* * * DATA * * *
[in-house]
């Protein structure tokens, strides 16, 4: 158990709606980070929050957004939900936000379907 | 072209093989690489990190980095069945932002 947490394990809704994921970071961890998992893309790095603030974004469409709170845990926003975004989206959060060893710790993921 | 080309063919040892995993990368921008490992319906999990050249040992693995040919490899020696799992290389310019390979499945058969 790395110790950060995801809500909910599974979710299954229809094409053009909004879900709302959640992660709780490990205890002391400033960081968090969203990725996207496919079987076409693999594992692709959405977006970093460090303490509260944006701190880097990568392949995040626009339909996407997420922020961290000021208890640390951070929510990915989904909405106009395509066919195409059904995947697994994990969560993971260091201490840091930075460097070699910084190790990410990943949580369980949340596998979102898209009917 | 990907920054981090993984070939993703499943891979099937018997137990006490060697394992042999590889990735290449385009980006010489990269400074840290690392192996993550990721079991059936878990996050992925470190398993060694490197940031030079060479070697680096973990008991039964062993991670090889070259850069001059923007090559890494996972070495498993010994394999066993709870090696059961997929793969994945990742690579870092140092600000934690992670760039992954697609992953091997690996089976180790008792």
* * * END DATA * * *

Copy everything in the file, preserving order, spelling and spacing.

[in-house]
């Protein structure tokens, strides 16, 4: 158990709606980070929050957004939900936000379907 | 072209093989690489990190980095069945932002 947490394990809704994921970071961890998992893309790095603030974004469409709170845990926003975004989206959060060893710790993921 | 080309063919040892995993990368921008490992319906999990050249040992693995040919490899020696799992290389310019390979499945058969 790395110790950060995801809500909910599974979710299954229809094409053009909004879900709302959640992660709780490990205890002391400033960081968090969203990725996207496919079987076409693999594992692709959405977006970093460090303490509260944006701190880097990568392949995040626009339909996407997420922020961290000021208890640390951070929510990915989904909405106009395509066919195409059904995947697994994990969560993971260091201490840091930075460097070699910084190790990410990943949580369980949340596998979102898209009917 | 990907920054981090993984070939993703499943891979099937018997137990006490060697394992042999590889990735290449385009980006010489990269400074840290690392192996993550990721079991059936878990996050992925470190398993060694490197940031030079060479070697680096973990008991039964062993991670090889070259850069001059923007090559890494996972070495498993010994394999066993709870090696059961997929793969994945990742690579870092140092600000934690992670760039992954697609992953091997690996089976180790008792």